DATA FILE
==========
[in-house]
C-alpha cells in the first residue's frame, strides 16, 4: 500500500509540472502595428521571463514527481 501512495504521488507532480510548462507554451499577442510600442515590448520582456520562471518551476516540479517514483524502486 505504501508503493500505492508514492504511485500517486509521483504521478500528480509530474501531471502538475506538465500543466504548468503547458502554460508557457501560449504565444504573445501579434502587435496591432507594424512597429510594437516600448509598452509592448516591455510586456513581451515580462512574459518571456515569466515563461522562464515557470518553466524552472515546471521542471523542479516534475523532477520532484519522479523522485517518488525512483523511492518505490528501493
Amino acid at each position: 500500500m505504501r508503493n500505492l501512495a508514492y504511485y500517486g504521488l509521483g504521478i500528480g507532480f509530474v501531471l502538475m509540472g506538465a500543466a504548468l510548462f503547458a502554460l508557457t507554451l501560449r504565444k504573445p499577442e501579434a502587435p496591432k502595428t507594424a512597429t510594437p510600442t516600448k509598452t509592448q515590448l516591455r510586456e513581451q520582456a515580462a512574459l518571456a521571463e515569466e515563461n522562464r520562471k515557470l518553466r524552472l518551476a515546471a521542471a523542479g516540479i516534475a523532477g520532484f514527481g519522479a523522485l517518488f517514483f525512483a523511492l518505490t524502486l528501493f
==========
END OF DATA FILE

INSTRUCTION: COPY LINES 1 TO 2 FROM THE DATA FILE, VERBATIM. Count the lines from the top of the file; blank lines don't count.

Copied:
[in-house]
C-alpha cells in the first residue's frame, strides 16, 4: 500500500509540472502595428521571463514527481 501512495504521488507532480510548462507554451499577442510600442515590448520582456520562471518551476516540479517514483524502486 505504501508503493500505492508514492504511485500517486509521483504521478500528480509530474501531471502538475506538465500543466504548468503547458502554460508557457501560449504565444504573445501579434502587435496591432507594424512597429510594437516600448509598452509592448516591455510586456513581451515580462512574459518571456515569466515563461522562464515557470518553466524552472515546471521542471523542479516534475523532477520532484519522479523522485517518488525512483523511492518505490528501493